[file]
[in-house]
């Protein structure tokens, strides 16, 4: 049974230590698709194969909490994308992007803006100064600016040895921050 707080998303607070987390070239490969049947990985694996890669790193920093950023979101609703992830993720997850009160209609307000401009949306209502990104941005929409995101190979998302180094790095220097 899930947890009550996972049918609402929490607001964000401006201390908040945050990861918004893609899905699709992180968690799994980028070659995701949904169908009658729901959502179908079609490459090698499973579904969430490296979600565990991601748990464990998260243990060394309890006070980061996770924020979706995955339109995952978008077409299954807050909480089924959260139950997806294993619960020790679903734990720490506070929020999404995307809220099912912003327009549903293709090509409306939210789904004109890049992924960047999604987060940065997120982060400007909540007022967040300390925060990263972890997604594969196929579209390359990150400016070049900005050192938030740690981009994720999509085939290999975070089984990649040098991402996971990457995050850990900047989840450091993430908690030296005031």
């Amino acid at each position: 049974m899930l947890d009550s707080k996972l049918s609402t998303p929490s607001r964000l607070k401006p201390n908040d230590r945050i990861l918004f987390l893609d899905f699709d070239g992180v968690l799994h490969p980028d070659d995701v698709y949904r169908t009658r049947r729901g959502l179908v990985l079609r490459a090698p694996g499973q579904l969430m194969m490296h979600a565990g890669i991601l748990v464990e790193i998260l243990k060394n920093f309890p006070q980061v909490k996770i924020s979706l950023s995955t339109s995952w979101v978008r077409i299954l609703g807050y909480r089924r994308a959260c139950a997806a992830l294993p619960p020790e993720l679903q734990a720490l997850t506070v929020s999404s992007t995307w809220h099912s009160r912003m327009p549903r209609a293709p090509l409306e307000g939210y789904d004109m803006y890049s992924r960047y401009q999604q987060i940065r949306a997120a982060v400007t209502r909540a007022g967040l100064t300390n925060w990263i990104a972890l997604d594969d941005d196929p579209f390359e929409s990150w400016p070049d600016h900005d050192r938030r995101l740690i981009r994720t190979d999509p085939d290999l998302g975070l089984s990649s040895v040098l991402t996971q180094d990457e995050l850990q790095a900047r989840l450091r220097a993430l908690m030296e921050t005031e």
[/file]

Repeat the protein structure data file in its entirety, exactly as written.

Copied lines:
[in-house]
């Protein structure tokens, strides 16, 4: 049974230590698709194969909490994308992007803006100064600016040895921050 707080998303607070987390070239490969049947990985694996890669790193920093950023979101609703992830993720997850009160209609307000401009949306209502990104941005929409995101190979998302180094790095220097 899930947890009550996972049918609402929490607001964000401006201390908040945050990861918004893609899905699709992180968690799994980028070659995701949904169908009658729901959502179908079609490459090698499973579904969430490296979600565990991601748990464990998260243990060394309890006070980061996770924020979706995955339109995952978008077409299954807050909480089924959260139950997806294993619960020790679903734990720490506070929020999404995307809220099912912003327009549903293709090509409306939210789904004109890049992924960047999604987060940065997120982060400007909540007022967040300390925060990263972890997604594969196929579209390359990150400016070049900005050192938030740690981009994720999509085939290999975070089984990649040098991402996971990457995050850990900047989840450091993430908690030296005031």
């Amino acid at each position: 049974m899930l947890d009550s707080k996972l049918s609402t998303p929490s607001r964000l607070k401006p201390n908040d230590r945050i990861l918004f987390l893609d899905f699709d070239g992180v968690l799994h490969p980028d070659d995701v698709y949904r169908t009658r049947r729901g959502l179908v990985l079609r490459a090698p694996g499973q579904l969430m194969m490296h979600a565990g890669i991601l748990v464990e790193i998260l243990k060394n920093f309890p006070q980061v909490k996770i924020s979706l950023s995955t339109s995952w979101v978008r077409i299954l609703g807050y909480r089924r994308a959260c139950a997806a992830l294993p619960p020790e993720l679903q734990a720490l997850t506070v929020s999404s992007t995307w809220h099912s009160r912003m327009p549903r209609a293709p090509l409306e307000g939210y789904d004109m803006y890049s992924r960047y401009q999604q987060i940065r949306a997120a982060v400007t209502r909540a007022g967040l100064t300390n925060w990263i990104a972890l997604d594969d941005d196929p579209f390359e929409s990150w400016p070049d600016h900005d050192r938030r995101l740690i981009r994720t190979d999509p085939d290999l998302g975070l089984s990649s040895v040098l991402t996971q180094d990457e995050l850990q790095a900047r989840l450091r220097a993430l908690m030296e921050t005031e």